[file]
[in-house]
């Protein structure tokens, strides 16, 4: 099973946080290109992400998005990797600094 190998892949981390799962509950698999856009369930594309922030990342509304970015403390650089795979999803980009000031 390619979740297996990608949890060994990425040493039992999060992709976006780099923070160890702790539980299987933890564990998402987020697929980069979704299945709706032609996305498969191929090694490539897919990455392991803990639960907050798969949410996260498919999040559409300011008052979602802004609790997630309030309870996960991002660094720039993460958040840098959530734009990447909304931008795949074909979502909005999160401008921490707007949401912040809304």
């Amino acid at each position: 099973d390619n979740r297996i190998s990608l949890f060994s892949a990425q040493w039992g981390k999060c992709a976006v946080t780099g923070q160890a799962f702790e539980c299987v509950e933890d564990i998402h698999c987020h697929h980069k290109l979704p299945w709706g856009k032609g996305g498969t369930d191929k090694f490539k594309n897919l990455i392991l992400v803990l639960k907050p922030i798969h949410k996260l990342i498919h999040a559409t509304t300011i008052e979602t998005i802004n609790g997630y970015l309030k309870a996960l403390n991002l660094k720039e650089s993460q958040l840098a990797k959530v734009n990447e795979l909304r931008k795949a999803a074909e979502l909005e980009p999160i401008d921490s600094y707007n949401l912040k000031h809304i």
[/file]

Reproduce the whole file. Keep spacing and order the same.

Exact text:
[in-house]
């Protein structure tokens, strides 16, 4: 099973946080290109992400998005990797600094 190998892949981390799962509950698999856009369930594309922030990342509304970015403390650089795979999803980009000031 390619979740297996990608949890060994990425040493039992999060992709976006780099923070160890702790539980299987933890564990998402987020697929980069979704299945709706032609996305498969191929090694490539897919990455392991803990639960907050798969949410996260498919999040559409300011008052979602802004609790997630309030309870996960991002660094720039993460958040840098959530734009990447909304931008795949074909979502909005999160401008921490707007949401912040809304």
């Amino acid at each position: 099973d390619n979740r297996i190998s990608l949890f060994s892949a990425q040493w039992g981390k999060c992709a976006v946080t780099g923070q160890a799962f702790e539980c299987v509950e933890d564990i998402h698999c987020h697929h980069k290109l979704p299945w709706g856009k032609g996305g498969t369930d191929k090694f490539k594309n897919l990455i392991l992400v803990l639960k907050p922030i798969h949410k996260l990342i498919h999040a559409t509304t300011i008052e979602t998005i802004n609790g997630y970015l309030k309870a996960l403390n991002l660094k720039e650089s993460q958040l840098a990797k959530v734009n990447e795979l909304r931008k795949a999803a074909e979502l909005e980009p999160i401008d921490s600094y707007n949401l912040k000031h809304i």